June because that’s what my birth mother called me. Kirkland because that’s Papa’s last name. And Makeda. An Ethiopian name meaning “Queen of Sheba” all because Mama read an article about famine in Ethiopia and decided to name me after a girl listed among the dead.

“We got you almost one year after I read that story! Our own beautiful black baby. Soft as a peach.” Mama likes to tell. “And I just knew I had to name you after that poor girl. I knew she would live on in you. My Makeda.”

I like Keda for short. I am not a dead girl.

Time Passes on the Road

But you wouldn’t know it except for the sun sliding its way down the sky like an egg yolk. Three hours later we are somewhere in the middle of nowhere. Nothing but prairie livestock and small towns for miles and miles on end. Eve naps and snores loudly while I sit twisting a hair tie around my thumb watching all the color drain from it. In the front seat Mama listens to recordings of her own from the old days. Mama is a solo violinist. She played with her first symphony at the age of eight. Had visited over twenty countries by the time she was my age and had played in Carnegie Hall in New York City twice before either Eve or I came along in her early twenties.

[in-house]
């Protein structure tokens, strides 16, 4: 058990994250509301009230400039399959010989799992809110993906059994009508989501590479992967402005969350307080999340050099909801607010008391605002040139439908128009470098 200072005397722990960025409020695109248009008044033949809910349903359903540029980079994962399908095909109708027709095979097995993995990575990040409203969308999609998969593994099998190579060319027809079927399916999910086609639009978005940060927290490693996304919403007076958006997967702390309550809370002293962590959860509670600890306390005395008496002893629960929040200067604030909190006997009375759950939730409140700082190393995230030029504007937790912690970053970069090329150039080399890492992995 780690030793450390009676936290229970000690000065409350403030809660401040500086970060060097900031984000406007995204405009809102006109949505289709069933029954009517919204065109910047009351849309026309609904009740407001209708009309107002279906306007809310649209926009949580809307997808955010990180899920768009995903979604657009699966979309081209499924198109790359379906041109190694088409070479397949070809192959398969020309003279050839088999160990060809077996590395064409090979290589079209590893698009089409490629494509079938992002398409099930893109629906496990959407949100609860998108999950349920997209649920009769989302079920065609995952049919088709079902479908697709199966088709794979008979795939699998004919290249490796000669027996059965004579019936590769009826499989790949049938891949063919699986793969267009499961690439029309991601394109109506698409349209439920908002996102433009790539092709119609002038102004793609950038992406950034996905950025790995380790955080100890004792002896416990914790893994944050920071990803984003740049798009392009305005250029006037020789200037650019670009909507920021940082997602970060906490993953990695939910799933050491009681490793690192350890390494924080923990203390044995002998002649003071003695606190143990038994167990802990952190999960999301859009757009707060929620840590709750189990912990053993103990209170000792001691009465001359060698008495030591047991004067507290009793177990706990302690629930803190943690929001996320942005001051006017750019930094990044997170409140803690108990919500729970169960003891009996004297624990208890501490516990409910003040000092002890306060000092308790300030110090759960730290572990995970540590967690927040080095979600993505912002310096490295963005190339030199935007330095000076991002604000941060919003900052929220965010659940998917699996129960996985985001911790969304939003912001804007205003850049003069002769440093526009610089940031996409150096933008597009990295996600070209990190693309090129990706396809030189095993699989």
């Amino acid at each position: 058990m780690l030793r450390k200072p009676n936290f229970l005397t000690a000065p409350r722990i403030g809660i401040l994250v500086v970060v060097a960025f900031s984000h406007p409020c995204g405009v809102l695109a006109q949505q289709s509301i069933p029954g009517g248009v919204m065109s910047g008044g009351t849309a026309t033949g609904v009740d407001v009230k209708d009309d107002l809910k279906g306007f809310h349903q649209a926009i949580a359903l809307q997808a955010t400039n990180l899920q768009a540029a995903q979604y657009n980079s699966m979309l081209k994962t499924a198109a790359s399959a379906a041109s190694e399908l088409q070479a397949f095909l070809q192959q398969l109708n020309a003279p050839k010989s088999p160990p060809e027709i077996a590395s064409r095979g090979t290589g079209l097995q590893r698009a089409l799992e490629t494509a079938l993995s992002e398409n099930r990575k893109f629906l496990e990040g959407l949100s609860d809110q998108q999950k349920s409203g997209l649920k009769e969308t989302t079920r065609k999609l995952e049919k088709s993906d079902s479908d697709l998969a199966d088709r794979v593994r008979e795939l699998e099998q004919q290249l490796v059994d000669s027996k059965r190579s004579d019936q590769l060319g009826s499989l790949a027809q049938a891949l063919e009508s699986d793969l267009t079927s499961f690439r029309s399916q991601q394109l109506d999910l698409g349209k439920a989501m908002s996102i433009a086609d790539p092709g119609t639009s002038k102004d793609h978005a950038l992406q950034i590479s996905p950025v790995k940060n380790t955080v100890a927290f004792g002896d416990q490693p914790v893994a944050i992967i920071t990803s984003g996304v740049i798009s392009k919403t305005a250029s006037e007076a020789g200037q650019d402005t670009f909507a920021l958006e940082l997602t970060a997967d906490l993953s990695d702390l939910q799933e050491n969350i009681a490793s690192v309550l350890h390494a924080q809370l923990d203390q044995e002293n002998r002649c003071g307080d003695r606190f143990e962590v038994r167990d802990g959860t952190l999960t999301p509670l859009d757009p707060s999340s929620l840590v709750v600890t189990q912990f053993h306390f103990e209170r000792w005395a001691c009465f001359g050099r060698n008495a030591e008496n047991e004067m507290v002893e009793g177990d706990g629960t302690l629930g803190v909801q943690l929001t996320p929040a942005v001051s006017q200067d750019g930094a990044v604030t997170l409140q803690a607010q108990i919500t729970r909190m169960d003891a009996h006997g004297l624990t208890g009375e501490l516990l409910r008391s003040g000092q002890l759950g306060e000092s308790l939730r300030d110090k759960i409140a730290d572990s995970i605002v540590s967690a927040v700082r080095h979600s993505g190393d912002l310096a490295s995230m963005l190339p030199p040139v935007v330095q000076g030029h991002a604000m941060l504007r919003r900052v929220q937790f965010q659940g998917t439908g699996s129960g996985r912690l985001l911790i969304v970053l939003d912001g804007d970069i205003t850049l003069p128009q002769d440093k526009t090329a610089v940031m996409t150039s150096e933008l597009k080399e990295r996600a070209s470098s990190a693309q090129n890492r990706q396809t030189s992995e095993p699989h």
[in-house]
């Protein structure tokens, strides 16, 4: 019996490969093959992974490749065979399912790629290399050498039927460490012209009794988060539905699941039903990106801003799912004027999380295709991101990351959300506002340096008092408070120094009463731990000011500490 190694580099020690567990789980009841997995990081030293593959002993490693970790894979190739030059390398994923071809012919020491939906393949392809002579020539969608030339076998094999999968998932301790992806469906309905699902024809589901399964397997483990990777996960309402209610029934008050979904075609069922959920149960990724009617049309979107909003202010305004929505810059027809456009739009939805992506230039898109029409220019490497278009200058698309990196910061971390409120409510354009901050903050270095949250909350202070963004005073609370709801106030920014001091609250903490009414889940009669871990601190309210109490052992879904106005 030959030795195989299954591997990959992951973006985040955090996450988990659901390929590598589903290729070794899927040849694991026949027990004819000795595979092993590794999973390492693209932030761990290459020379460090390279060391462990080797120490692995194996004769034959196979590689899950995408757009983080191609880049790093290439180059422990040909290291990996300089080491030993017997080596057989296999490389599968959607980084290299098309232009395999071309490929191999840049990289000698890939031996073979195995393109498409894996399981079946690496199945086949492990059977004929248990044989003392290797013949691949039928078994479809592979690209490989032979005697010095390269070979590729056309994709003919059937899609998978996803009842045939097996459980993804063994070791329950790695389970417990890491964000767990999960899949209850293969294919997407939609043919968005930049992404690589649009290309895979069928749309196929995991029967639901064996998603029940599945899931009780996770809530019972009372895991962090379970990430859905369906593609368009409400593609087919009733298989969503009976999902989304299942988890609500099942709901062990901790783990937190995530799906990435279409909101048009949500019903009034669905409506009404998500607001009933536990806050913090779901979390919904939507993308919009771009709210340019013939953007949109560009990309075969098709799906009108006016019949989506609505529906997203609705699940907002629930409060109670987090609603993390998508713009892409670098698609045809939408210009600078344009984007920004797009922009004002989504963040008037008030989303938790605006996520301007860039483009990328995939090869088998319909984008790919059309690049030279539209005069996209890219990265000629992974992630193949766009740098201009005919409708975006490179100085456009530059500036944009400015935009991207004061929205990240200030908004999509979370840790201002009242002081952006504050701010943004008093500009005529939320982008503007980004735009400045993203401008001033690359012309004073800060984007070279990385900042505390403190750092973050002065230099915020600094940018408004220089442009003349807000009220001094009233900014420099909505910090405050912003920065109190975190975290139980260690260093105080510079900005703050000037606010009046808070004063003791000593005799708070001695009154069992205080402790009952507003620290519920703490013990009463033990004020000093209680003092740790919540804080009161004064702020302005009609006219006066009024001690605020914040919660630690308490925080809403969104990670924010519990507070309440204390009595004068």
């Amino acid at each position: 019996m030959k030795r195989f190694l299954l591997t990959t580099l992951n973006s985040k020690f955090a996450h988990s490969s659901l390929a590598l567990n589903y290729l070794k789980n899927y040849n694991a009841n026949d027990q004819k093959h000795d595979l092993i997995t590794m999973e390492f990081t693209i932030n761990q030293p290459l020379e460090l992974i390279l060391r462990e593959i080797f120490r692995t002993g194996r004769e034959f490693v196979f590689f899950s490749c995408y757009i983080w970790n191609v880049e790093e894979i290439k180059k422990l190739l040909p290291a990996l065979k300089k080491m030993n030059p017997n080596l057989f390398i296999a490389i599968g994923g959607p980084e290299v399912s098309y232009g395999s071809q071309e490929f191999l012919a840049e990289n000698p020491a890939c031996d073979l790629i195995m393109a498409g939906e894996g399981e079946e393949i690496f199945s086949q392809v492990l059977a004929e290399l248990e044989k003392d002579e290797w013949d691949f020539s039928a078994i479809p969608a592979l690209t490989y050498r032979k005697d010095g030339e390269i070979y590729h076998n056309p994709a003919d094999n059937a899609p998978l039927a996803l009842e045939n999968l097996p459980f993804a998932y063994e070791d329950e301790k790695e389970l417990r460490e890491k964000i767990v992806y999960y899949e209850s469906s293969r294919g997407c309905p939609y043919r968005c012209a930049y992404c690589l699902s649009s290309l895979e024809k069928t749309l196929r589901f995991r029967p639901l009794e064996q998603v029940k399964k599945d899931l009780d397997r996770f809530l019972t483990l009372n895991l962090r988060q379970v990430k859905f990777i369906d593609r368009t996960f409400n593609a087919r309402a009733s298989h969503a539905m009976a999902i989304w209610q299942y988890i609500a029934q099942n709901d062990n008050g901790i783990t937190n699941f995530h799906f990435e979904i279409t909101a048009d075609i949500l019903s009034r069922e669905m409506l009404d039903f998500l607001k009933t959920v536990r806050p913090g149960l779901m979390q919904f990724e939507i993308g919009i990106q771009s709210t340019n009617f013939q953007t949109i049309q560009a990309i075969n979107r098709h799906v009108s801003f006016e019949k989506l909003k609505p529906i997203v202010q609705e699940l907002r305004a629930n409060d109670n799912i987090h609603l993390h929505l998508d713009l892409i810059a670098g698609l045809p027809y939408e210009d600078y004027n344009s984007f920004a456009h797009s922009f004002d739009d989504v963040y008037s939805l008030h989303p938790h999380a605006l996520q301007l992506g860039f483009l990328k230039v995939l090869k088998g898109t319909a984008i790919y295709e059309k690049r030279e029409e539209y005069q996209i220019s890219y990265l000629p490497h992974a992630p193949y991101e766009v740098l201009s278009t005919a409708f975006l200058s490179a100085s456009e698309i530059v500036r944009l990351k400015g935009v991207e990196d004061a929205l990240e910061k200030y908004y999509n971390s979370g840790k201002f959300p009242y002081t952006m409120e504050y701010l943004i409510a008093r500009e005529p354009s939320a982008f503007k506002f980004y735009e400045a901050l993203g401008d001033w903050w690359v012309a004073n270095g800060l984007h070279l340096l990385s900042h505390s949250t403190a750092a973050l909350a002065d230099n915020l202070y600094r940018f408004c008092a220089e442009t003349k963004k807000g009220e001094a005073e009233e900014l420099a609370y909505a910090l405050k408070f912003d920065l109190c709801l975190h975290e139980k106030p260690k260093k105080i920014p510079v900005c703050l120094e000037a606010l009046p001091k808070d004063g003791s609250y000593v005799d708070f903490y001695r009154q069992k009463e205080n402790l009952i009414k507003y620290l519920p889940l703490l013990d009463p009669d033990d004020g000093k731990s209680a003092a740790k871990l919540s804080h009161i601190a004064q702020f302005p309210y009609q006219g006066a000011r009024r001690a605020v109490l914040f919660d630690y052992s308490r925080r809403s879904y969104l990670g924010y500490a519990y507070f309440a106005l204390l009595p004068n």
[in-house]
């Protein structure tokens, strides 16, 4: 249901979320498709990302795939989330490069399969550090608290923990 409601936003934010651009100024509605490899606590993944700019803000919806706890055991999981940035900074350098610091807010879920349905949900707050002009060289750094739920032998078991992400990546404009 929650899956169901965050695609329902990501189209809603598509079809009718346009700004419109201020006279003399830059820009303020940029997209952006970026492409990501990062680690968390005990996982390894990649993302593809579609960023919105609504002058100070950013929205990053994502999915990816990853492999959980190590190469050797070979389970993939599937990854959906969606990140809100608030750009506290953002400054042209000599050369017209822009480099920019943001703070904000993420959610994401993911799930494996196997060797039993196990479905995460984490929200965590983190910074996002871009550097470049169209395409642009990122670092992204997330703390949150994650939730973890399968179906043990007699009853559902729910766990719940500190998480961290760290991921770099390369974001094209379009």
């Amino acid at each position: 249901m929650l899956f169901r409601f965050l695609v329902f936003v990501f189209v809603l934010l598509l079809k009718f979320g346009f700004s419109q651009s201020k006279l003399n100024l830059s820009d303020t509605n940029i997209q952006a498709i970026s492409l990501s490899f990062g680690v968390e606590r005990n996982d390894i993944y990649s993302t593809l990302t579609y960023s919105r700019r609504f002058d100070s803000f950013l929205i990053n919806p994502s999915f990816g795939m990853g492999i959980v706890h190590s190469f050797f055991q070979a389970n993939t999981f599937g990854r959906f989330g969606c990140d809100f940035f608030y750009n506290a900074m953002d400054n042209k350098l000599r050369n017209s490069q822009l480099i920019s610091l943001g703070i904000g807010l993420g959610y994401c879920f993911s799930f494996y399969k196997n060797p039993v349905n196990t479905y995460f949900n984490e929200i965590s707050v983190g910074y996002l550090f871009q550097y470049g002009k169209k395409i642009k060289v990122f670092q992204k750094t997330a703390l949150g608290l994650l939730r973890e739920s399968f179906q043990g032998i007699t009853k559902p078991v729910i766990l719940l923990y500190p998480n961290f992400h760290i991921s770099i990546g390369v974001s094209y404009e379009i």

“I was a prodigy.” She likes to remind us. “But then I decided to start a family. And that changes everything for a woman.”

She always says that last part. About being a woman. So that it prickles my ears. Her voice turning small and grainy as if she’s been swallowing rocks. And even though she has hardly played her violin for the last year (since she got let go from her teaching job at a private school) it sits now in the passenger side taking up a whole seat Eve and I would kill for. We know better than to ask her to move it or comment on how little she’s practiced. We also know better than to bother her when she starts reminiscing about past concerts and recordings. Sibelius Concerto in D Minor booms now from the speakers and Mama’s right hand escapes the wheel to saw through the air in bow-like movements along with the track. Her long braid hangs over her right shoulder like an old friend and for a moment I catch her closing her eyes lost in some enormous swell of sound. Before I can say anything the car passing us on the left honks and Mama swerves back into her lane.

“Jerk!” She flips the car off as it speeds past. Tears bursting from her eyes and disappearing into the canyon of her lap. She switches off her recording and fiddles with the radio for a moment but we are in a dead zone and only a few static Christian radio stations come through. “Sing me something Makeda.” She says after a while. “Or else I’m going to fall asleep up here.”

And something heavy in her voice warns me not to say no. So I start to hum some made-up tune until the radio kicks back in and Mama’s face dries into a hard-smooth shine.

Copyright © 2019 by Mariama J. Lockington